Saturday, January 05, 2008

Pythagoras gets pulled over

Applications of mathematics

Jason arrived several minutes late for our precalculus class with a smug grin on his face. It wasn't unusual for him to be late to class. It wasn't unusual to see him with a grin on his face. The combination, however, was decidedly peculiar. Jason's preferred mode of late arrival involved ducking into the back of the classroom as surreptitiously as possible, a rueful expression on his face to show he harbored dutiful feelings of guilt over his tardiness. This day, by contrast, he seemed quite pleased with himself.

He was so pleased with himself, in fact, that he could not resist sharing the explanation with me at the end of the period. The smile was still on his face when he sauntered up to the front of the room:

“Sorry I was late, Dr. Z. I got pulled over on my way to school.”

“Pulled over? Were you speeding?”

“Yeah, well, that's why I got pulled over, but the cop changed his mind.”

“That's a surprise. The CHP isn't known for backing off.”

“For sure true, but he had to. I used math to prove I wasn't speeding.”

“This I have got to hear. What happened, Jason?”

“Well, I was getting close to the freeway exit for the college when a black-and-white starting flashing red at me, so I pulled over. The patrolman came over and asked me if I knew how fast I was going, so I said, yeah, I was going at the limit. He started to tell me I was wrong, but I said, ‘I can prove it!’”

“This is going to be good,” I said to my student. “How on earth did you think you could do that?”

“I used the Pythagorean theorem and vector addition, of course. I told the cop that I was going exactly 55 miles per hour when he flashed me, but he thought I was going faster because I was also moving sideways toward the exit. I drew a speed diagram.”

“You mean a velocity diagram.”

“Whatever. It was good enough for him. I showed him that he thought I was going too fast because he was looking at the long side of the triangle.”

“Hypotenuse.”

“Yeah, right. I said ‘hypotenuse,’ too. I think he was impressed. I told him it was unfair to ticket me for speeding when my forward motion was legal and that's what really counted. He started thinking about it and I asked him if it was okay if I ate some pizza and did he want some. I had takeout in my car to eat for lunch in the parking lot before class and it was just getting cold while we were sitting on the shoulder. He said, yeah, it was time for his lunch break anyway, so we sat there eating pizza and talking about math and speeding.”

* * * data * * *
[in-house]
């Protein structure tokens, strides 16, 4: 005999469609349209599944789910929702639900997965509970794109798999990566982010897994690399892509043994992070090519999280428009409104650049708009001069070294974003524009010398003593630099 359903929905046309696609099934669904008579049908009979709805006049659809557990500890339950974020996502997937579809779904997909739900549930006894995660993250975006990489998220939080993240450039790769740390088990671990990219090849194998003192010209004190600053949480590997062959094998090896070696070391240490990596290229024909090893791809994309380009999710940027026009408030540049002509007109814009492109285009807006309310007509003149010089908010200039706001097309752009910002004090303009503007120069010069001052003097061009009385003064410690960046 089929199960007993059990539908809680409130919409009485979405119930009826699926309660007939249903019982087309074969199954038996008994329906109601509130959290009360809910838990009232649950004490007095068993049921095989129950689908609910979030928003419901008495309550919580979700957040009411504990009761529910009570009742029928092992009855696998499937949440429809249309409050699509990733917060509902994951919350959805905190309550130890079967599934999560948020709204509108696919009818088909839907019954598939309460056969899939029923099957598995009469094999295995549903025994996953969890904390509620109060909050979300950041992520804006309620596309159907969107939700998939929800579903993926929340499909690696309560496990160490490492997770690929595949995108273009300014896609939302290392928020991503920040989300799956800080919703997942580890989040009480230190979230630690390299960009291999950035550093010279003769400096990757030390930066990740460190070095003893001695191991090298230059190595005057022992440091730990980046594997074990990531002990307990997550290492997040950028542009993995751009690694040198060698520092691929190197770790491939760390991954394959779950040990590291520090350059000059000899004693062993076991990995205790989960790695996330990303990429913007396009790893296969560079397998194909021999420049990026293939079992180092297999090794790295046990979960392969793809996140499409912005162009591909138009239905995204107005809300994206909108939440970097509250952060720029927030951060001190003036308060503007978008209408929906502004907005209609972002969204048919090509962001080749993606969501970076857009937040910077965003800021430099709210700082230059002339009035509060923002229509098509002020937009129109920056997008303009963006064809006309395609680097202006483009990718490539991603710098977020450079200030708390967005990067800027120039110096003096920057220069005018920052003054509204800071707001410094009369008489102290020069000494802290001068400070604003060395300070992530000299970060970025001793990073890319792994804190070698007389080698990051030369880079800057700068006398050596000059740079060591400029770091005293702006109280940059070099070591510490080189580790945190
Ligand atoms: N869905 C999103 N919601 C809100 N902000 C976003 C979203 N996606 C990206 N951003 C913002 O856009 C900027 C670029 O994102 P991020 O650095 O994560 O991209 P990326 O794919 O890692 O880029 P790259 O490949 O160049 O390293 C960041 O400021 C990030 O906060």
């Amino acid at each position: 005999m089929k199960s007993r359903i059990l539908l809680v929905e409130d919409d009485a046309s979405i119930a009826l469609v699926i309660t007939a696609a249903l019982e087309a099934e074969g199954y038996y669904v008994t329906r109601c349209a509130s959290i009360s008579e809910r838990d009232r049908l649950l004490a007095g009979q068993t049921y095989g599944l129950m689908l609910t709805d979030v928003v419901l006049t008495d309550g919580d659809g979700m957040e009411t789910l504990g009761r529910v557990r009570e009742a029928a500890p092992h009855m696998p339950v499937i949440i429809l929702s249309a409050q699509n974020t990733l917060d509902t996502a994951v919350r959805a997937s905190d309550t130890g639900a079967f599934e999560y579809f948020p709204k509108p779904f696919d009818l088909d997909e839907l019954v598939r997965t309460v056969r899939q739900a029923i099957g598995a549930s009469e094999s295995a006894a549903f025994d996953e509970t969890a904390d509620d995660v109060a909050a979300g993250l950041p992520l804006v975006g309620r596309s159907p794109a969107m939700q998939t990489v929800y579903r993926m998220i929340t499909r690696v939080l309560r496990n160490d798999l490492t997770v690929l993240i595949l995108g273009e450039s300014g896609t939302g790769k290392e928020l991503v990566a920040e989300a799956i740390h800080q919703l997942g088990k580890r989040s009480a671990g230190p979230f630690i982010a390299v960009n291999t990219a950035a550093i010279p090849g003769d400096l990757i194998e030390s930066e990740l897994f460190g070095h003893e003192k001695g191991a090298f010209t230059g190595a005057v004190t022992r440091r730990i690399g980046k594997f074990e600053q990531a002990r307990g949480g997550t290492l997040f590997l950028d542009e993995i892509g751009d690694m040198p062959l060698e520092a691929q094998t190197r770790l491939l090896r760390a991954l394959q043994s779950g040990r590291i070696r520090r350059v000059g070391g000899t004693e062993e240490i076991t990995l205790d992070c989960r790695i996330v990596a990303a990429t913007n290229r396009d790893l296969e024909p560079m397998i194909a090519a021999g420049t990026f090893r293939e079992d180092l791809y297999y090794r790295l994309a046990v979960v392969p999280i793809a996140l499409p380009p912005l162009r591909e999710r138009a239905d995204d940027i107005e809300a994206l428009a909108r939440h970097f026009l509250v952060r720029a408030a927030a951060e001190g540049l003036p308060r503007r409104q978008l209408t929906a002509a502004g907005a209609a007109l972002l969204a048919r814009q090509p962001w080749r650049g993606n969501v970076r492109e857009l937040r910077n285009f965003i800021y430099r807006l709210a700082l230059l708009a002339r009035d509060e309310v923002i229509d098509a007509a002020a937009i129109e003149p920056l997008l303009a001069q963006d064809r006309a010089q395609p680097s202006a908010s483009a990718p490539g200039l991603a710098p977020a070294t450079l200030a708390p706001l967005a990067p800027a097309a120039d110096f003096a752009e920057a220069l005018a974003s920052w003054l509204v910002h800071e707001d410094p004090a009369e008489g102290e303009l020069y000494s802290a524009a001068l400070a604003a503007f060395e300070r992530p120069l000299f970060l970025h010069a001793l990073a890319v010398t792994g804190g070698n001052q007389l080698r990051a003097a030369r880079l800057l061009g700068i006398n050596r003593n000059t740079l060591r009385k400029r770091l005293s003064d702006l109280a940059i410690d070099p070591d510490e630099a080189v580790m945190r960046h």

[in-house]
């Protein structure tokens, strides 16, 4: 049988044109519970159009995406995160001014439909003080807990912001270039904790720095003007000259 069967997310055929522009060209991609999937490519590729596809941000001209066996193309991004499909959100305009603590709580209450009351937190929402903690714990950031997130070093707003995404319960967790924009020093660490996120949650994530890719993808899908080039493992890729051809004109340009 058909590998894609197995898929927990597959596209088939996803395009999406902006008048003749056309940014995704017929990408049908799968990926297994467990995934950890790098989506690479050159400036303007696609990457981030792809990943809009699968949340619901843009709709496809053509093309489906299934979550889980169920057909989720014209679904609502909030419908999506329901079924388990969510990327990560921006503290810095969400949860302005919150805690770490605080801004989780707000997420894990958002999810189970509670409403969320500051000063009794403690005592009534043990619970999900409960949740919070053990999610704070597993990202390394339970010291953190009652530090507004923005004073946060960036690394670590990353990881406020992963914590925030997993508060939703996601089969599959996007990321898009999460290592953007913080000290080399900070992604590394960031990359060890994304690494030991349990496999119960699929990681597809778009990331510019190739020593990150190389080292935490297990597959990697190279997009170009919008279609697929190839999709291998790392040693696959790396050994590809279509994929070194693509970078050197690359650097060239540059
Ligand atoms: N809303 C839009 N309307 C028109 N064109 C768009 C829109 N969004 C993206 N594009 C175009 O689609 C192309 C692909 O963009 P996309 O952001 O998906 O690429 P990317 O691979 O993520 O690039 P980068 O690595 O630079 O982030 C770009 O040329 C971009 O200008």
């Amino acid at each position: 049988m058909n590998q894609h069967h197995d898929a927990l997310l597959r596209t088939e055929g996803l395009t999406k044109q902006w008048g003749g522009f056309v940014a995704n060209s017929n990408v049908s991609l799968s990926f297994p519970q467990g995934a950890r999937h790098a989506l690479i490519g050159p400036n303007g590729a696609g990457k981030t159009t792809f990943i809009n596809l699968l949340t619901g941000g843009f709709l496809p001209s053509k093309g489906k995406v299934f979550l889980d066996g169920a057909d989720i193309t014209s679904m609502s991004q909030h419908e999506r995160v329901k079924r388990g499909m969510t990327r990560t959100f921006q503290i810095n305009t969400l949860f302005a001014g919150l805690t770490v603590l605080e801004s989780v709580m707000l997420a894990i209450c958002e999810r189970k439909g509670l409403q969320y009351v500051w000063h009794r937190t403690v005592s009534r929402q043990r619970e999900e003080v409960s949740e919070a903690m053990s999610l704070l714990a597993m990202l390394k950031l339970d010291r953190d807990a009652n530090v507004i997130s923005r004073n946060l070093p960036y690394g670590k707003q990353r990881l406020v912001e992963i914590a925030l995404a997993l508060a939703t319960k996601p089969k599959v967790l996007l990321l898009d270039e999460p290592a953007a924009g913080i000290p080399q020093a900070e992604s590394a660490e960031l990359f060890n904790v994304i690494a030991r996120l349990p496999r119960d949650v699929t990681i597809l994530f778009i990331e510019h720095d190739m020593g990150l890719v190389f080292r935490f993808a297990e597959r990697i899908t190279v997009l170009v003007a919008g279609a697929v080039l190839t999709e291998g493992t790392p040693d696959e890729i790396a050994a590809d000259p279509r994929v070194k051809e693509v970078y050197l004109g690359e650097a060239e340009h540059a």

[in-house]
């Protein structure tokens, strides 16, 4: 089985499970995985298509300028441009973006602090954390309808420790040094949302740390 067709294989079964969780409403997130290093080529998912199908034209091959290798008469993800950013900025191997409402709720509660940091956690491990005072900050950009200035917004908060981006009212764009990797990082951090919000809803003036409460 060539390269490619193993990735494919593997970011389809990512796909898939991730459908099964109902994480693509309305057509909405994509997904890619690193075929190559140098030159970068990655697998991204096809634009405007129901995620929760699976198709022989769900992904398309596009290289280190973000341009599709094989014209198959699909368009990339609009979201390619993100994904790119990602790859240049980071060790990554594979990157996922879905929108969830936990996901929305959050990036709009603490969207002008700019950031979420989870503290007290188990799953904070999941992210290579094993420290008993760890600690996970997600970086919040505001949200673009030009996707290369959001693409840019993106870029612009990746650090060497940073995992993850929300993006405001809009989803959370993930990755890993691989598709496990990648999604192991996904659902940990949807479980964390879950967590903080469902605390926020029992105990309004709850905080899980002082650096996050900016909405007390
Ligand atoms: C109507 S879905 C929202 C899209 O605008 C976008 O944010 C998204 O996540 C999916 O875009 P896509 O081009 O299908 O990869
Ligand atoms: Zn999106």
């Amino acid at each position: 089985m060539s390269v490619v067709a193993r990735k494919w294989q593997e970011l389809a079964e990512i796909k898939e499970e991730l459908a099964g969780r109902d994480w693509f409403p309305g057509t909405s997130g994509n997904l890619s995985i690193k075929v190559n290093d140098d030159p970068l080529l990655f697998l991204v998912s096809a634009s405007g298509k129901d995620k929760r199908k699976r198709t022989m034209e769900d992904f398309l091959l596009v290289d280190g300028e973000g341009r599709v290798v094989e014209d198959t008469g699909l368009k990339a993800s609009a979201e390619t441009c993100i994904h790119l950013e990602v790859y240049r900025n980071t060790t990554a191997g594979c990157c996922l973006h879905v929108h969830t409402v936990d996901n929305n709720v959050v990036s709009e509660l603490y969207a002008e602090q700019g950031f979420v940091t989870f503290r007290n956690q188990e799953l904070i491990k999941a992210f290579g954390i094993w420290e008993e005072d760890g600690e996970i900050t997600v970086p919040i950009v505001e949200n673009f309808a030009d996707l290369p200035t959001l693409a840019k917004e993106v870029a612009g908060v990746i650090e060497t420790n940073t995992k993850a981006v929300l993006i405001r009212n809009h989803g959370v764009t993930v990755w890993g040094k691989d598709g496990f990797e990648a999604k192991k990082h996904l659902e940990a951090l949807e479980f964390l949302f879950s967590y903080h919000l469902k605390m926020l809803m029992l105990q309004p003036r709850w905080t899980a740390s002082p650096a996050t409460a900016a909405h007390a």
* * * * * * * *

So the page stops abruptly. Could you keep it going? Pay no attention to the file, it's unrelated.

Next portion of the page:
I wasn't sure they really talked all that much about math, although I could believe that the patrolman was impressed by an excuse he probably hadn't heard before.

“So no ticket?”

“Yeah, no ticket! This math stuff can be useful! We got to talking and finished the pizza, so I didn't get to school when I expected. Sorry that made me late.”

He would have been late anyway, I'm sure, noshing on his pizza in the parking lot before class, but I was impressed by an excuse I hadn't heard before.

3 comments:

zipi said...

Were those his exact numbers? If the speed limit was 55 and the officer thought he was going at 56, he would not have been stopped. Officers know that their radar has an error, so the rule is not to stop somebody unless the speed limit is surpassed by a certain minimum. (In Spain, this is 13%).

Zeno said...

I don't recall that Jason actually told me any specific numbers. He may have just drawn a triangle for the patrolman and pointed out that the hypotenuse is longer. If they had fiddled with actually numbers, the CHP officer might have realized the extreme weakness of Jason's argument. For all I know, it was the pizza that clinched it.

Augie Physics said...

I guess you didn't have the heart to tell him that his speed is actually the length of the hypotenuse, "the long side".